Observing the made for TV drama this summer, The Perpetual Campaign, will they or won’t they raise the debt limit in time, is not exactly like waiting for Godot. Eventually, a deal will be made, a compromise has to be reached for the common good, but the price the nation pays should this affair drag out beyond the August 2nd deadline will be catastrophic. Our country will suffer a blow to its sense of self, like seeing the first wrinkle or patch or gray hair. Indeed, this self-inflicted wound will be a stain upon our country’s honor with real world, real economy, consequences.
The fantasy land of financialization, which produces nothing beyond the zero sum game of creating securities and shifting paper into different hands, will experience little beyond inconvenience. The people who depend on government checks will suffer pain. The Federal government disperses 80 million checks a month. Will vendors continue to supply goods and services? Have the pernicious obstructionists in the House considered the consequences of a failure to increase the debt limit? Who in government will decide the payees: soldiers, sailors, prison guards, the FBI, the CIA, scientists, air traffic controllers? A de facto government shutdown that entails no checks sent out for retirees will affect the economy and the middle class more than overpaid athletes, coupon clippers and the Palm Beach/Springs crowd.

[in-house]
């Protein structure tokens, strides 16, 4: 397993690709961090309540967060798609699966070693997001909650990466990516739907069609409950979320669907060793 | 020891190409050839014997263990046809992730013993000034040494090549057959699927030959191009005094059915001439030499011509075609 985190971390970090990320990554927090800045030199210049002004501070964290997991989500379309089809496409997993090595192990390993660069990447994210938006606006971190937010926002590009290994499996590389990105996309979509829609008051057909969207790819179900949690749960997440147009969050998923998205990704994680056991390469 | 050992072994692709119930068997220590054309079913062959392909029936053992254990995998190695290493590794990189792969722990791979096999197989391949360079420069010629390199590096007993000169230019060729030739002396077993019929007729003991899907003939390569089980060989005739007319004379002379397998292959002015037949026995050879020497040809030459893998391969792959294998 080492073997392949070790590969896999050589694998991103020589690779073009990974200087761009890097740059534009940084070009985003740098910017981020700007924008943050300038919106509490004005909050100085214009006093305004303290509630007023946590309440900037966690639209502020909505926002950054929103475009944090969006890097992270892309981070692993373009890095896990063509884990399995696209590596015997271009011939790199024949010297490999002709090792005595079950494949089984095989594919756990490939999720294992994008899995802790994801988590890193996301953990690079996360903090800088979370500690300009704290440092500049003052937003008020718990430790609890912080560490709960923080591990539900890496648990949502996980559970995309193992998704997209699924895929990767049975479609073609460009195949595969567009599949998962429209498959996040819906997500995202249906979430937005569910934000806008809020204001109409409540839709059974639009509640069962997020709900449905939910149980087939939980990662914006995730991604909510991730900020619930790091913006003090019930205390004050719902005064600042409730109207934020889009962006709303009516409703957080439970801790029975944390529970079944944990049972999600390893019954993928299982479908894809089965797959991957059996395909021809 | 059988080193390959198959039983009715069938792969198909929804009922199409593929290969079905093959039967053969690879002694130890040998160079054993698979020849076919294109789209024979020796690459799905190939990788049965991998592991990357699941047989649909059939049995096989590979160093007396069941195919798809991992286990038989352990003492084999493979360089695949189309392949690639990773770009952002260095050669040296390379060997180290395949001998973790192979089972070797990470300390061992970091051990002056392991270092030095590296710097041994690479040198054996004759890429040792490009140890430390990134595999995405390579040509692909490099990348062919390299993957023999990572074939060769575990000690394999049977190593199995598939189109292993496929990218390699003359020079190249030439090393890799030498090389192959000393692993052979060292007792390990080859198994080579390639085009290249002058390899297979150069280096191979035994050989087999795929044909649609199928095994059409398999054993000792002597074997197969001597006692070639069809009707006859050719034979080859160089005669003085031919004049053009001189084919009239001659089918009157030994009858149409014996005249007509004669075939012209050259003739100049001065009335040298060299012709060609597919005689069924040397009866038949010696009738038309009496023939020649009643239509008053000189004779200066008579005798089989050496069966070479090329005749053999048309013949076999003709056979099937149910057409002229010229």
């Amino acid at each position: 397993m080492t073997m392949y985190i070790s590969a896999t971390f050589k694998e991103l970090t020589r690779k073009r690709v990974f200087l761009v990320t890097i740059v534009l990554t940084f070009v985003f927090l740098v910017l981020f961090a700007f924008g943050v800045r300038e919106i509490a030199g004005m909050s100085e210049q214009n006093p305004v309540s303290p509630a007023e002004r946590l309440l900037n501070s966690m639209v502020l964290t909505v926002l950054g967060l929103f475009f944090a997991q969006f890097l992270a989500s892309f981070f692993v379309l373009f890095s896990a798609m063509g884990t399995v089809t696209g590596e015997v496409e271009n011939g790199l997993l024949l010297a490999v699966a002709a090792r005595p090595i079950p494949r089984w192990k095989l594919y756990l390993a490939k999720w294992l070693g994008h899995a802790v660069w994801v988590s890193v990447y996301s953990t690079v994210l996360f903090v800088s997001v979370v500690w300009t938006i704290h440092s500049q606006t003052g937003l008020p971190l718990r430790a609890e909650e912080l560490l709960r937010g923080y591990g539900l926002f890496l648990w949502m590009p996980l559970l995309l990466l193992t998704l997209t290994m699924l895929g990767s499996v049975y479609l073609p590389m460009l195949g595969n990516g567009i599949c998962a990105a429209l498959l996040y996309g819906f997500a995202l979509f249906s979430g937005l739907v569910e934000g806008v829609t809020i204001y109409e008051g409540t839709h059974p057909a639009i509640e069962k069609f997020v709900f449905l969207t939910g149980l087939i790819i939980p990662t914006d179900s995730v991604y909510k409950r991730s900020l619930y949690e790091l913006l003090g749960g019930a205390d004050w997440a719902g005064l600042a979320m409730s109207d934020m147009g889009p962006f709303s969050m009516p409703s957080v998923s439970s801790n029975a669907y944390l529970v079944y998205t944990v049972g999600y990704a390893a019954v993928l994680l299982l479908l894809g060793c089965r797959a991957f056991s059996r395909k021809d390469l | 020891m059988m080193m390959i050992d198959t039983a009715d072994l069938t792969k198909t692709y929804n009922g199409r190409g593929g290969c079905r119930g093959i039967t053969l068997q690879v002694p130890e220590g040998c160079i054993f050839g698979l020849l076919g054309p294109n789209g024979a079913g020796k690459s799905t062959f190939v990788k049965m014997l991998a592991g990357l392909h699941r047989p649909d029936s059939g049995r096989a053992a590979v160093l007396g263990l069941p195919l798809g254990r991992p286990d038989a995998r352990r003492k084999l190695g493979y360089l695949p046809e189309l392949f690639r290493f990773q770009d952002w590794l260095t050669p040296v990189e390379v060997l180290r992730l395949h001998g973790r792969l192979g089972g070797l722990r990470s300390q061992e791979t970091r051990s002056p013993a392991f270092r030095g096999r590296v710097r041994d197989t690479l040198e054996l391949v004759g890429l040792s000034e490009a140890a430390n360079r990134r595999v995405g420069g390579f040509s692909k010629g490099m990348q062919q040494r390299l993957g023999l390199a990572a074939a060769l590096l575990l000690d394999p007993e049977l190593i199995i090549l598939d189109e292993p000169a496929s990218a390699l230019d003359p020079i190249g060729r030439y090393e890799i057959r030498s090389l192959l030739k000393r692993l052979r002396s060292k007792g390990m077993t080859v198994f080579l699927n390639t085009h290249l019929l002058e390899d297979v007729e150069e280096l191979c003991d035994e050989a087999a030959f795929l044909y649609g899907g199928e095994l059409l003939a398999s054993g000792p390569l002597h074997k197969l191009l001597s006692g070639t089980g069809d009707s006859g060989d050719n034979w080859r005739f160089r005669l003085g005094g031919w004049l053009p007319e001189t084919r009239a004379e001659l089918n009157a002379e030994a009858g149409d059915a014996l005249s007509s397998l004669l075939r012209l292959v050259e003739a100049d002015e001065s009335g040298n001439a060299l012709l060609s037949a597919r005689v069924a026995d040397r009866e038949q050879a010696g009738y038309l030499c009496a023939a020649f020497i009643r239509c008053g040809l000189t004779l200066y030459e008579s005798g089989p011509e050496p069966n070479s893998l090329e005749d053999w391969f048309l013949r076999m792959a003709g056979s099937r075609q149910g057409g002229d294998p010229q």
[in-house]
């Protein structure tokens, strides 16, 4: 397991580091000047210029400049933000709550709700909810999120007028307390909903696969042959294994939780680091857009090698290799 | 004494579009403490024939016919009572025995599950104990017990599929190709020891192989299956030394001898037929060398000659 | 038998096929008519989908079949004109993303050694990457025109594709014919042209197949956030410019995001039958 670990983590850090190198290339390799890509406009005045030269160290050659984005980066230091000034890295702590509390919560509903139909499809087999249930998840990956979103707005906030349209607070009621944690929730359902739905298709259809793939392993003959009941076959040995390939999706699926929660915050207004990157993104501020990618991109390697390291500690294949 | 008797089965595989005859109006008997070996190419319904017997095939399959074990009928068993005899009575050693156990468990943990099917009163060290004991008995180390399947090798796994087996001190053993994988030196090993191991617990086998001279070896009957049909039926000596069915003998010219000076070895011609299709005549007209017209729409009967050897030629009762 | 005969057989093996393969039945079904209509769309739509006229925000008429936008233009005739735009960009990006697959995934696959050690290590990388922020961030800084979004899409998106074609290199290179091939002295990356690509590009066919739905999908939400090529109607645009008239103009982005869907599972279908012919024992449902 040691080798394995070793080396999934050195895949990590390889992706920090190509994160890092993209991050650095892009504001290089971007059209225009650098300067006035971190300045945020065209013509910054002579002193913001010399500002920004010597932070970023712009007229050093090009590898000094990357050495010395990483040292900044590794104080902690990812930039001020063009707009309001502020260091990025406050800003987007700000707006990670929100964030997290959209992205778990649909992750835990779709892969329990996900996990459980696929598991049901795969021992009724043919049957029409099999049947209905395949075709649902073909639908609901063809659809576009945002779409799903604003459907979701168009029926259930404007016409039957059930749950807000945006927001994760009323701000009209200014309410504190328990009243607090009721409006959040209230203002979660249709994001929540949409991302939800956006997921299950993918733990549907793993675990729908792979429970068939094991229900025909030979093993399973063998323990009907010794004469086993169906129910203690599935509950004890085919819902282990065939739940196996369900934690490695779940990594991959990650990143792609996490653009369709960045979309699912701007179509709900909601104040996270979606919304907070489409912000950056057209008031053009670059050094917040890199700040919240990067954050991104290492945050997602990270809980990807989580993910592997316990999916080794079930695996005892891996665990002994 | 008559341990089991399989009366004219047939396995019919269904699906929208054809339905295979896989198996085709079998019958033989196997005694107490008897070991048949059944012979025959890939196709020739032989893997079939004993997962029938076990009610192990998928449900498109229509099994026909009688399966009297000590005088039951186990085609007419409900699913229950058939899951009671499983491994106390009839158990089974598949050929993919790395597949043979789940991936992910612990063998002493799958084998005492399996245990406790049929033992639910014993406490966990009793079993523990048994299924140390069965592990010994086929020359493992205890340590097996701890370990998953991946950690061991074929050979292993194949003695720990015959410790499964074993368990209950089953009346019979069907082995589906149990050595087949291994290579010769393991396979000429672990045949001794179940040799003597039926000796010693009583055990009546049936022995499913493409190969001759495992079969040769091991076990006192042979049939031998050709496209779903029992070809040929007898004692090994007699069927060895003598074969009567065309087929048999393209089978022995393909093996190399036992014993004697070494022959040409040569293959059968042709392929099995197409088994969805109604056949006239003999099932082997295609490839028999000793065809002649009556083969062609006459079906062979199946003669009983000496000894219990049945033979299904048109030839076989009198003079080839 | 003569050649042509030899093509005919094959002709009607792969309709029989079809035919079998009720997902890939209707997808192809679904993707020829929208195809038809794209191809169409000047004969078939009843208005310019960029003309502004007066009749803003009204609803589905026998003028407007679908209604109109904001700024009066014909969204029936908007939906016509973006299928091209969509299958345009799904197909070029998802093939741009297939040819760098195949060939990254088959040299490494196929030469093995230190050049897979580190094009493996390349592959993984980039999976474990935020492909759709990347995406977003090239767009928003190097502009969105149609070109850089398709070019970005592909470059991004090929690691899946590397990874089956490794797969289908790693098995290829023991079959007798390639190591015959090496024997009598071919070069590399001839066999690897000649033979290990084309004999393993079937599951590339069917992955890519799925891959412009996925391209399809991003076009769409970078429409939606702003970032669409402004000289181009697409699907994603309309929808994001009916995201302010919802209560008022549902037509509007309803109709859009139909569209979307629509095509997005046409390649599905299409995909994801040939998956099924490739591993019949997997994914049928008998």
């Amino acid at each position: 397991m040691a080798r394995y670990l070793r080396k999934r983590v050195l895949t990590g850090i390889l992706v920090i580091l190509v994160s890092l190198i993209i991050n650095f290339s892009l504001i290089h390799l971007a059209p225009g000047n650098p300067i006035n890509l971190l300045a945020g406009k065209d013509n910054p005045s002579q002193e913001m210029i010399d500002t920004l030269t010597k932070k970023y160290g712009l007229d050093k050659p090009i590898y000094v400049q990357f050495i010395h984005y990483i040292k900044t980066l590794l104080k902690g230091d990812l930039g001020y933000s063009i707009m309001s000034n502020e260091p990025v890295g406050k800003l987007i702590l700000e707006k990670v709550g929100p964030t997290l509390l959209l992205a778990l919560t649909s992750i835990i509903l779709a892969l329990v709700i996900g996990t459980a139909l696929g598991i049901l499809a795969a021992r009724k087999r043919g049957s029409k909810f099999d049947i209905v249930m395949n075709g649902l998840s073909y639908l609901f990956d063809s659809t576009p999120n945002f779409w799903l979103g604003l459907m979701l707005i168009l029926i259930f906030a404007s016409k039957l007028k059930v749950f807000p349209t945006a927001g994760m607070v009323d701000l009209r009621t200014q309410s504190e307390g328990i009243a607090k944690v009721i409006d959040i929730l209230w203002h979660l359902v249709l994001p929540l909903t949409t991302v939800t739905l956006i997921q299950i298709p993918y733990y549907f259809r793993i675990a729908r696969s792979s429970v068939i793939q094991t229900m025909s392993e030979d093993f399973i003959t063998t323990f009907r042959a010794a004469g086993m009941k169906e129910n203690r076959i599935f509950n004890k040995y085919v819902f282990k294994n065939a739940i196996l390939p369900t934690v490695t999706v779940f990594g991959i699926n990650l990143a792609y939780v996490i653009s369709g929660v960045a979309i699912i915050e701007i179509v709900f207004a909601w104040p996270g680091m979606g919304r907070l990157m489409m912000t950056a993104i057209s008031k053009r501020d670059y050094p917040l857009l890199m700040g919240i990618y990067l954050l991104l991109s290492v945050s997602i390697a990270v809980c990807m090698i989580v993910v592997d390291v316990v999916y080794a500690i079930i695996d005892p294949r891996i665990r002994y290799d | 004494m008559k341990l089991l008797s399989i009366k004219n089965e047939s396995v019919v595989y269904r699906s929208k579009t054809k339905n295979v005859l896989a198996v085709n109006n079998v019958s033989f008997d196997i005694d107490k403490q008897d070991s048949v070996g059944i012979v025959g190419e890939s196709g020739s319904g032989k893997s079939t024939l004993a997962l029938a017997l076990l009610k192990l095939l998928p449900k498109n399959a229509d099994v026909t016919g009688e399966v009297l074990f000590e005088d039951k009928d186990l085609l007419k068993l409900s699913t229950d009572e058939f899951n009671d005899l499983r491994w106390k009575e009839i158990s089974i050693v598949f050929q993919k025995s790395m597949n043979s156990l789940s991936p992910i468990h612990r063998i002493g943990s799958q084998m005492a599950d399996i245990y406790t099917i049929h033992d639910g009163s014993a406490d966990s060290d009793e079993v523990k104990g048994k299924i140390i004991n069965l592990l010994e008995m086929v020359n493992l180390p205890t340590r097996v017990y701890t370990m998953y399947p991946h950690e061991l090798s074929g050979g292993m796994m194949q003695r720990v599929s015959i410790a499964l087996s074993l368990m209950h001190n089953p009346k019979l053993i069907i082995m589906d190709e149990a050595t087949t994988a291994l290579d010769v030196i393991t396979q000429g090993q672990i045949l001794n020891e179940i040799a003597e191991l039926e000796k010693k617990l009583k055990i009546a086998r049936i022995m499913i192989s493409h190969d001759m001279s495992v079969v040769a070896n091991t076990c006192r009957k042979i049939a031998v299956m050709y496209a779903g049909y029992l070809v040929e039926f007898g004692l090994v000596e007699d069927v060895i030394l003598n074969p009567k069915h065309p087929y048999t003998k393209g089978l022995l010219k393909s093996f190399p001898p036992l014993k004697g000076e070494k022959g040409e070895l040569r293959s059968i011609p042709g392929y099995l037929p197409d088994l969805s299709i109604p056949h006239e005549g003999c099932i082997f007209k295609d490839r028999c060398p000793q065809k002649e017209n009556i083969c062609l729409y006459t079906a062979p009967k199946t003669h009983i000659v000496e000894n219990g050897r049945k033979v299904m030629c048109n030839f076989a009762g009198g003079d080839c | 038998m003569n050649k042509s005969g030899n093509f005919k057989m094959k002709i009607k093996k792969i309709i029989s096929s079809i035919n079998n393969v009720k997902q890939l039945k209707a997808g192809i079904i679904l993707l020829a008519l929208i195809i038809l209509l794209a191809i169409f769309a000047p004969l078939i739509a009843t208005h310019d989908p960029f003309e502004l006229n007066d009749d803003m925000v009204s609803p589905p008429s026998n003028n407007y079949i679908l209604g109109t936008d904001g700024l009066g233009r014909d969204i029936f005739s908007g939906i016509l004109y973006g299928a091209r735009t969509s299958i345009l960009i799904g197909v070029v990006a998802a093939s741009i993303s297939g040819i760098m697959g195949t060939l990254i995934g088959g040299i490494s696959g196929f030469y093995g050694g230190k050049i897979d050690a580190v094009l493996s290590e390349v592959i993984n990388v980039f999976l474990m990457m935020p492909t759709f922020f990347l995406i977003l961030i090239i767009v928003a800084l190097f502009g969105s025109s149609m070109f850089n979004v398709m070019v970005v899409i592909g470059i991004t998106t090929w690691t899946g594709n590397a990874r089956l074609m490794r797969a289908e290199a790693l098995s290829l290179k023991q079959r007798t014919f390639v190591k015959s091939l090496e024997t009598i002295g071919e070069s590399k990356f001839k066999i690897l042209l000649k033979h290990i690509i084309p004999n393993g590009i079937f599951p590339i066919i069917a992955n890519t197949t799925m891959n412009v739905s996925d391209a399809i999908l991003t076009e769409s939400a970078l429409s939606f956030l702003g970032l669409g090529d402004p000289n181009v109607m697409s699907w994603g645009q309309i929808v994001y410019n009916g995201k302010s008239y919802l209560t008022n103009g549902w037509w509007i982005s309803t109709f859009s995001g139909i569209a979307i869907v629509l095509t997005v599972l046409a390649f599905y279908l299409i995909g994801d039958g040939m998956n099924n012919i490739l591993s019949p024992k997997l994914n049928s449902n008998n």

The deal between the politicians must happen before the end of July in order for the legislation to be promulgated in a timely manner and for the bureaucracy to react, but don’t hold your breath.
Barack Obama is not a leader. Unlike LBJ, he is not feared, nor does he exude optimism and confidence like Ronald Reagan. The current president waits for events to unfold instead of guiding them. During the health care debate, his party did not know his position. Nancy Pelosi directed the process.
During the Bush administration, Republicans were unconcerned about increased levels of spending. As VP Cheney told Paul O’Neil, the Secretary of the Treasury: “Deficits don’t matter.” Two dubious Dubya wars and the drug prescription plan were paid for with borrowing. Speaker Boehner’s position that tax increases are “off the table” is ideological and ludicrous. Republican reasoning that more taxes paid by corporations and the wealthy will affect the economy negatively is plain wrong. Millionaires might have infinite desires but their ability to consume is finite: marginally less money will not affect their habits. Record corporate profits have not resulted in hiring, moreover, many of these 14th Amendment entities avoid paying their fair share of taxes. Corporate leaders are more concerned about their stock’s value rather than the well-being of ordinary people, the country. Contrary to received Republican truth, raising taxes is not the problem, rather, small businesses are unable to get credit for expansion and new hires.